More notably, they challenged social stereotypes and antiquated norms by having women make the first contact before any other messages can be sent. This set the tone for the overall makeup of the Bumble experience for all users.
The popular coffee chain has gone above and beyond the normal realm of customer experience. It has become clear with the way Starbucks positioned their brand that they believe every customer interaction and experience is monumental.
The most surface-level example of this is writing the customer name on their cup, something that sets them apart, at least from other large chains. Less obvious are the continuous internal efforts to recreate the foundational reasons customers love(d) their stores.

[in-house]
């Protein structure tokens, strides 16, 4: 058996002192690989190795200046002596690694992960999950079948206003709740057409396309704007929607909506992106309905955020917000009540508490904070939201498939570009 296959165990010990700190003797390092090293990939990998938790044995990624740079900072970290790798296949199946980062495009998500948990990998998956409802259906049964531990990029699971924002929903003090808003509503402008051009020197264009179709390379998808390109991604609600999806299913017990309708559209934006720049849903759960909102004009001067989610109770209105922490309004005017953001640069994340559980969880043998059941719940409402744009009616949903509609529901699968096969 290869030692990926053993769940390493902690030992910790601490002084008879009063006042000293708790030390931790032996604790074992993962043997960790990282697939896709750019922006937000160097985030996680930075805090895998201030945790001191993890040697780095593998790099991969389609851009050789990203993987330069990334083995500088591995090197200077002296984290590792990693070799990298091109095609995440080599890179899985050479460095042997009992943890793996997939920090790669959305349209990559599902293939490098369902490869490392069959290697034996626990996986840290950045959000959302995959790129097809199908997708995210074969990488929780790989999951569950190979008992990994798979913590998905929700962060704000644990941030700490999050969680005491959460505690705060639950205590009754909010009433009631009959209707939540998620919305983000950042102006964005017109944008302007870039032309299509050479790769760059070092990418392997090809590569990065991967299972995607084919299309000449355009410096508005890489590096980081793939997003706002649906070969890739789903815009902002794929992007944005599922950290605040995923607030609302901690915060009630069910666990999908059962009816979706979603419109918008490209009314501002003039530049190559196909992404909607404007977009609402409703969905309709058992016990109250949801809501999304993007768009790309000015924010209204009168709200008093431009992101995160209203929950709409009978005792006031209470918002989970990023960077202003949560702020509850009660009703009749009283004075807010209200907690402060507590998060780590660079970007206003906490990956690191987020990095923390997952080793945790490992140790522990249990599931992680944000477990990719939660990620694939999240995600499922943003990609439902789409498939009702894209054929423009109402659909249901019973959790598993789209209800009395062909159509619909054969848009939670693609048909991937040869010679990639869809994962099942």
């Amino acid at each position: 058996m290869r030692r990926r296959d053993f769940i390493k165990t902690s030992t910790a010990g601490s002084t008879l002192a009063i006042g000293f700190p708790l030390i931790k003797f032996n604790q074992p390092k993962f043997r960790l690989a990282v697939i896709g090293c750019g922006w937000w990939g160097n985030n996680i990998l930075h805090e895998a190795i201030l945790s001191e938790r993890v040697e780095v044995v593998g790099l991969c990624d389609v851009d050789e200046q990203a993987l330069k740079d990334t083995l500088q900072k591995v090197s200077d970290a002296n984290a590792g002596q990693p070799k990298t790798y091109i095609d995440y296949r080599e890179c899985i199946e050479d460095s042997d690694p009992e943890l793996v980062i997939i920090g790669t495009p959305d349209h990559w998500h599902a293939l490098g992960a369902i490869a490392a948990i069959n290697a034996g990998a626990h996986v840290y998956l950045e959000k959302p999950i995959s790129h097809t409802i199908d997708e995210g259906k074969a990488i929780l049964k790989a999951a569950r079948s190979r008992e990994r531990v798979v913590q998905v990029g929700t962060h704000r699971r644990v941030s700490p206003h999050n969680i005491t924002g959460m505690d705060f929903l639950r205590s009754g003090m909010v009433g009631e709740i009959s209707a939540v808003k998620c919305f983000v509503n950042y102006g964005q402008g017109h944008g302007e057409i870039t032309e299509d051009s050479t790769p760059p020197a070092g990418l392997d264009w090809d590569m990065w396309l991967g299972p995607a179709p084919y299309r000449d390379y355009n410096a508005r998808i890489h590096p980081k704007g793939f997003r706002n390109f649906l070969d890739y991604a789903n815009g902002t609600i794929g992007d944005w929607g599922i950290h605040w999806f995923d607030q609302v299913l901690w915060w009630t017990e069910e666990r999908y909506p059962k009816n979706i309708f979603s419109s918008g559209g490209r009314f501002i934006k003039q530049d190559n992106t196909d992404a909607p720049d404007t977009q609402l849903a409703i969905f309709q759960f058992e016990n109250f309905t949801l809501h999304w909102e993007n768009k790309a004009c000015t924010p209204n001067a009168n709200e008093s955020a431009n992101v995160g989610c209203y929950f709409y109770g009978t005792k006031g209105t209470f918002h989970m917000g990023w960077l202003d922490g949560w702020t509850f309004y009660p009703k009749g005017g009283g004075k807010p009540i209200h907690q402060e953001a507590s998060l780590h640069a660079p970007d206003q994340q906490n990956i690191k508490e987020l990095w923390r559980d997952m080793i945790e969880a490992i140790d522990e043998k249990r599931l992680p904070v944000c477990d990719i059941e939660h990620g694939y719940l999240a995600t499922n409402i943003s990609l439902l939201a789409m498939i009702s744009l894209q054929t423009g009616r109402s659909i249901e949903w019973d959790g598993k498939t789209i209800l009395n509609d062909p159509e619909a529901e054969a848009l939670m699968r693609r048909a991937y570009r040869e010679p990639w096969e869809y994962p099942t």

Starbucks dedicated plenty of time, resources and effort to ensure their brand positioning shined through at each and every location. This is seen in their drive-thru structures, in-store designs and branded scents.
Lastly, here’s an example positioning statement I made for the popular automobile brand Tesla.
So, what are the takeaways from the above brands that we can use? One constant is the willingness of these successful, popular brands to take an alternative stance.
Similarly, we should look for ways to break free from the sameness other brands put forward.
One way to do this is with superior planning and strategizing. I’ll now give you some unique strategies designed to set you apart from competitors.
Key strategies to further yourself from the mundane